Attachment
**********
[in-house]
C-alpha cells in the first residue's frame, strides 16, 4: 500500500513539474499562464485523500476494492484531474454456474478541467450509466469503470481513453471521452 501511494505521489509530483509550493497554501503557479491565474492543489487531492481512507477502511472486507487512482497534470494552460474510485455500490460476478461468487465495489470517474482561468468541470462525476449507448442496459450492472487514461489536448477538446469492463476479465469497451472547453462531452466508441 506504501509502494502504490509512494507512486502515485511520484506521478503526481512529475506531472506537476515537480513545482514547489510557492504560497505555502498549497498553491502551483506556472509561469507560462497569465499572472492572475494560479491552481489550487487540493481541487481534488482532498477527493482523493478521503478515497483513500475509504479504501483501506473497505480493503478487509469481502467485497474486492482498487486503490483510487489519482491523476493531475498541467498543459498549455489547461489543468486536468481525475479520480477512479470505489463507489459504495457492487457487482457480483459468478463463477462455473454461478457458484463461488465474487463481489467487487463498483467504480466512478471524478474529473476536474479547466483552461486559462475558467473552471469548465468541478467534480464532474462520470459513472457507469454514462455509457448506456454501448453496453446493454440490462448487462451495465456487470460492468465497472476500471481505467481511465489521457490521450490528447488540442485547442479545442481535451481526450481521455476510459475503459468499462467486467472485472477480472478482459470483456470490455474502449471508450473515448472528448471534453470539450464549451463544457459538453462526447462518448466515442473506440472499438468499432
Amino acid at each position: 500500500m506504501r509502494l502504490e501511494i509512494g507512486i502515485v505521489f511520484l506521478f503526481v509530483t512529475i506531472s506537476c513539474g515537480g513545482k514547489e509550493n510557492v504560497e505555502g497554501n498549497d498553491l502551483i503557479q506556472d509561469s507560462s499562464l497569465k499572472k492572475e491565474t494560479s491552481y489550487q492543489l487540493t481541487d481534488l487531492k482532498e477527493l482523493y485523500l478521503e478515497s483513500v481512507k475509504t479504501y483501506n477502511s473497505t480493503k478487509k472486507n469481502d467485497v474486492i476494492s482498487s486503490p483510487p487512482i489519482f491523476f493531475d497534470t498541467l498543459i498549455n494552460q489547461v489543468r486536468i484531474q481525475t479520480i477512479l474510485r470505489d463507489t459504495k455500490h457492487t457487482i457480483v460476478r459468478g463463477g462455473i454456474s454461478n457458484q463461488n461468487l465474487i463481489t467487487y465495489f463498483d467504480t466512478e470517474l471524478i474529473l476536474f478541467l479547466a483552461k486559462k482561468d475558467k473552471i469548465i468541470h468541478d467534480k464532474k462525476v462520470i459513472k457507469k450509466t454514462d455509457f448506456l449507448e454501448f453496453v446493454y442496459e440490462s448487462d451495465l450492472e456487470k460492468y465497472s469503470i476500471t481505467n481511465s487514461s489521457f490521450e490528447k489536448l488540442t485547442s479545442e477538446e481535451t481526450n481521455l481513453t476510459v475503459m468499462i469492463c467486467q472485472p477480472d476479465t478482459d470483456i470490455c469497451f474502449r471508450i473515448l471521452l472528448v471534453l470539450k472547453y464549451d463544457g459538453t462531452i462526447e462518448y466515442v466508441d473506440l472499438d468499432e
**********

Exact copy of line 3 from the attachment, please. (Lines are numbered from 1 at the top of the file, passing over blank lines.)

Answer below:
Amino acid at each position: 500500500m506504501r509502494l502504490e501511494i509512494g507512486i502515485v505521489f511520484l506521478f503526481v509530483t512529475i506531472s506537476c513539474g515537480g513545482k514547489e509550493n510557492v504560497e505555502g497554501n498549497d498553491l502551483i503557479q506556472d509561469s507560462s499562464l497569465k499572472k492572475e491565474t494560479s491552481y489550487q492543489l487540493t481541487d481534488l487531492k482532498e477527493l482523493y485523500l478521503e478515497s483513500v481512507k475509504t479504501y483501506n477502511s473497505t480493503k478487509k472486507n469481502d467485497v474486492i476494492s482498487s486503490p483510487p487512482i489519482f491523476f493531475d497534470t498541467l498543459i498549455n494552460q489547461v489543468r486536468i484531474q481525475t479520480i477512479l474510485r470505489d463507489t459504495k455500490h457492487t457487482i457480483v460476478r459468478g463463477g462455473i454456474s454461478n457458484q463461488n461468487l465474487i463481489t467487487y465495489f463498483d467504480t466512478e470517474l471524478i474529473l476536474f478541467l479547466a483552461k486559462k482561468d475558467k473552471i469548465i468541470h468541478d467534480k464532474k462525476v462520470i459513472k457507469k450509466t454514462d455509457f448506456l449507448e454501448f453496453v446493454y442496459e440490462s448487462d451495465l450492472e456487470k460492468y465497472s469503470i476500471t481505467n481511465s487514461s489521457f490521450e490528447k489536448l488540442t485547442s479545442e477538446e481535451t481526450n481521455l481513453t476510459v475503459m468499462i469492463c467486467q472485472p477480472d476479465t478482459d470483456i470490455c469497451f474502449r471508450i473515448l471521452l472528448v471534453l470539450k472547453y464549451d463544457g459538453t462531452i462526447e462518448y466515442v466508441d473506440l472499438d468499432e